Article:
Spots in the main seating area, in the Jacobs Family Gallery, did not begin to free up until after the performance of Chapter XL ("Midnight, Forecastle") had concluded in the Theater, at about 10:00 p.m. as I recall. From this point forward, the year-over-year increase in visitors became less noticeable. There seemed to be a few more sleepers than at earlier MDMs stretched out on the mezzanine, and the number of awake participants seemed to dwindle more gradually, and to come not quite so close to zero, as in my previous years.
This increase in participation was good for all concerned -- except for us standby readers, whose chances of getting to read are inversely proportional to the number of people who show up. I did get the opportunity to read once. My selection happened to be "The Jeroboam's Story" (Ch. LXXI), which I much prefer to what I read last year, about Derick De Deer and his lamp-feeder (Ch. LXXXI). But neither I nor any of the other stand-bys had the chance to read more than once during the course of the night.
Just as in MDMs past, between midnight and sunrise, those who remained, and remained awake, were overtaken by the same surreal feeling of being trapped with Ishmael in a sea of darkness, listening to him go on and on, in a stream of seemingly inexhaustible eloquence, about Steelkilt and gams and tuns and sharks and whale skeletons and monstrous pictures and Malaysian pirates. Meanwhile, the snack food in the break room slowly disappears, while each cup of coffee and tea you drink has less effect than the last. Close to dawn, like Ishmael trying to make a bed out of a bench at the Spouter Inn, you find that every position you assume is uncomfortable.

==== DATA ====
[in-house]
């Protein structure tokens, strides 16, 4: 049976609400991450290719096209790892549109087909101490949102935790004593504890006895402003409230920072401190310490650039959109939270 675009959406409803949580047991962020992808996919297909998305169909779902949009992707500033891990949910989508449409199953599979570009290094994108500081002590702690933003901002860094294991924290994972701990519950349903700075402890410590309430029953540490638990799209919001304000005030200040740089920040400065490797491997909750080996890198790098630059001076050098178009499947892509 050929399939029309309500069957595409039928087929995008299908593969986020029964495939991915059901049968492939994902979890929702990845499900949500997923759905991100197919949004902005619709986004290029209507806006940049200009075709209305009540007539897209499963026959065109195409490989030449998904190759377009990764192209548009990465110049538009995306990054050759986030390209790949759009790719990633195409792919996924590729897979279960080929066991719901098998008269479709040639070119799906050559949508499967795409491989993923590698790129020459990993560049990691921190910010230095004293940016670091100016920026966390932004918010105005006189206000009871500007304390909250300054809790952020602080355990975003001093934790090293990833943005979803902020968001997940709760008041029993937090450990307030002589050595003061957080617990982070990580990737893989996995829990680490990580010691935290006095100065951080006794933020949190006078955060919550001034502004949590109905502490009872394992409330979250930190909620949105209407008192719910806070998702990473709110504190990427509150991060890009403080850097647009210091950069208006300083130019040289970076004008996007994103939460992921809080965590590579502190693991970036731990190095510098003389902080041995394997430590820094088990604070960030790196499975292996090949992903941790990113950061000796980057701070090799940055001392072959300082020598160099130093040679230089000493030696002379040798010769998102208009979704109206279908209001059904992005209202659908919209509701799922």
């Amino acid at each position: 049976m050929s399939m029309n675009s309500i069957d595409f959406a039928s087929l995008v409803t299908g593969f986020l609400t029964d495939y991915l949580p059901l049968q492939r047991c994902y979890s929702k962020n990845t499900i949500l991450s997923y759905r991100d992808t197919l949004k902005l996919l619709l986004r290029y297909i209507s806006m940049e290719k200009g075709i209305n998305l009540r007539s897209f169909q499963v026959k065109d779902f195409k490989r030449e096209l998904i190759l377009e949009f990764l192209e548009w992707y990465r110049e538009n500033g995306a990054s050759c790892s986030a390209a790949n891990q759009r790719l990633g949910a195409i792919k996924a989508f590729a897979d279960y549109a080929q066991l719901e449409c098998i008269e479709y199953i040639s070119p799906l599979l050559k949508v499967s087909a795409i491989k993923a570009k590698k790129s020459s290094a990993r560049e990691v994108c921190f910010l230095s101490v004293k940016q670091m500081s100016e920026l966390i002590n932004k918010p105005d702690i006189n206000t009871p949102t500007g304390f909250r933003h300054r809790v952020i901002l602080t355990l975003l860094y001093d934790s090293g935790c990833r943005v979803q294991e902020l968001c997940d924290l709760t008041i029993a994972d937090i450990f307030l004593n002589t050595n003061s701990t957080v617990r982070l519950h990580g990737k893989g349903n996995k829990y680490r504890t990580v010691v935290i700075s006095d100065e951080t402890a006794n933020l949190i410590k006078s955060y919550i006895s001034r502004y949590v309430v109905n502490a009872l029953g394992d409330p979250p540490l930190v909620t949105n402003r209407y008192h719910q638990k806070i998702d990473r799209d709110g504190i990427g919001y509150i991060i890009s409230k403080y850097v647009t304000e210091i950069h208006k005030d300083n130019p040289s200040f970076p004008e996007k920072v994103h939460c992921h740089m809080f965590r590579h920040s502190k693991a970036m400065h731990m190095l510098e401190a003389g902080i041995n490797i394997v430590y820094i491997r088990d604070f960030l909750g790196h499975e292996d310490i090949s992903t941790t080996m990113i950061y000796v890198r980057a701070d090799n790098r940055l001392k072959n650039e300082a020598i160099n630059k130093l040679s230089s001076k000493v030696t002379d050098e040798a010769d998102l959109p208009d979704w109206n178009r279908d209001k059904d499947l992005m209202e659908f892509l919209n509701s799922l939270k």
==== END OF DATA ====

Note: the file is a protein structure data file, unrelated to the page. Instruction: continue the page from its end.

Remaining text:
A few times, to stretch my legs, I went out into the dark to get some shots of the deserted New Bedford streets. By this time, the unusually balmy weather had turned colder. It was still not as bone-chilling as in prior years, but at least I now found it easier to relate to impoverished Ishmael when he wandered the wintry New Bedford waterfront in search of economical lodgings.
|The Rodman Candleworks and part of the "Double Bank" on Water St.|
|Looking south on Water St. behind the Museum|